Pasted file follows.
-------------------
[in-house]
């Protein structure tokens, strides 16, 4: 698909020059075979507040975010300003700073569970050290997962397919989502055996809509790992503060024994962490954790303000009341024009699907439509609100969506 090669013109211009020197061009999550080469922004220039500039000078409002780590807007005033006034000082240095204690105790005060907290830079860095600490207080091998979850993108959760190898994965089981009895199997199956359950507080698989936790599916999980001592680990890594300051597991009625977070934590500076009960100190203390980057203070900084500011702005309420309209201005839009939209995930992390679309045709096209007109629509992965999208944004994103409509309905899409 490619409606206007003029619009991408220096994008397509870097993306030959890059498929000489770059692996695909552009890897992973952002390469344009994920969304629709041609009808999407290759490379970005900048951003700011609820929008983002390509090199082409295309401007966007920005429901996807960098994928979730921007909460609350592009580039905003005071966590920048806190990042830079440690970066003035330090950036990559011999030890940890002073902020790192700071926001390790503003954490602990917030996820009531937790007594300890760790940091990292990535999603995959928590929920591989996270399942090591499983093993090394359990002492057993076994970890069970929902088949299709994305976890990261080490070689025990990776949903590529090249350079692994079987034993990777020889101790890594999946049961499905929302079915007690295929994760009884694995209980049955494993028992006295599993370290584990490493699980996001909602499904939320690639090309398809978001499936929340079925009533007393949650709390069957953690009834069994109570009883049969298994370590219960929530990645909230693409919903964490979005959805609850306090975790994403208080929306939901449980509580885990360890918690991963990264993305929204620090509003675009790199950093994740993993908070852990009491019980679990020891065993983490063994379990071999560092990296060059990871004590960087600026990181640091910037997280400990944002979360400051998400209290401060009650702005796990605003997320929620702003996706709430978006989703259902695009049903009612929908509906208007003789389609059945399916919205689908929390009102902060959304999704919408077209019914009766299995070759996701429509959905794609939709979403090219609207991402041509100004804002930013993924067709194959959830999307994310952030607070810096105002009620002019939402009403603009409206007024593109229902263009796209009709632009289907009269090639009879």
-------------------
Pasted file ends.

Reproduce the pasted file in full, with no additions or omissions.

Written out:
[in-house]
């Protein structure tokens, strides 16, 4: 698909020059075979507040975010300003700073569970050290997962397919989502055996809509790992503060024994962490954790303000009341024009699907439509609100969506 090669013109211009020197061009999550080469922004220039500039000078409002780590807007005033006034000082240095204690105790005060907290830079860095600490207080091998979850993108959760190898994965089981009895199997199956359950507080698989936790599916999980001592680990890594300051597991009625977070934590500076009960100190203390980057203070900084500011702005309420309209201005839009939209995930992390679309045709096209007109629509992965999208944004994103409509309905899409 490619409606206007003029619009991408220096994008397509870097993306030959890059498929000489770059692996695909552009890897992973952002390469344009994920969304629709041609009808999407290759490379970005900048951003700011609820929008983002390509090199082409295309401007966007920005429901996807960098994928979730921007909460609350592009580039905003005071966590920048806190990042830079440690970066003035330090950036990559011999030890940890002073902020790192700071926001390790503003954490602990917030996820009531937790007594300890760790940091990292990535999603995959928590929920591989996270399942090591499983093993090394359990002492057993076994970890069970929902088949299709994305976890990261080490070689025990990776949903590529090249350079692994079987034993990777020889101790890594999946049961499905929302079915007690295929994760009884694995209980049955494993028992006295599993370290584990490493699980996001909602499904939320690639090309398809978001499936929340079925009533007393949650709390069957953690009834069994109570009883049969298994370590219960929530990645909230693409919903964490979005959805609850306090975790994403208080929306939901449980509580885990360890918690991963990264993305929204620090509003675009790199950093994740993993908070852990009491019980679990020891065993983490063994379990071999560092990296060059990871004590960087600026990181640091910037997280400990944002979360400051998400209290401060009650702005796990605003997320929620702003996706709430978006989703259902695009049903009612929908509906208007003789389609059945399916919205689908929390009102902060959304999704919408077209019914009766299995070759996701429509959905794609939709979403090219609207991402041509100004804002930013993924067709194959959830999307994310952030607070810096105002009620002019939402009403603009409206007024593109229902263009796209009709632009289907009269090639009879």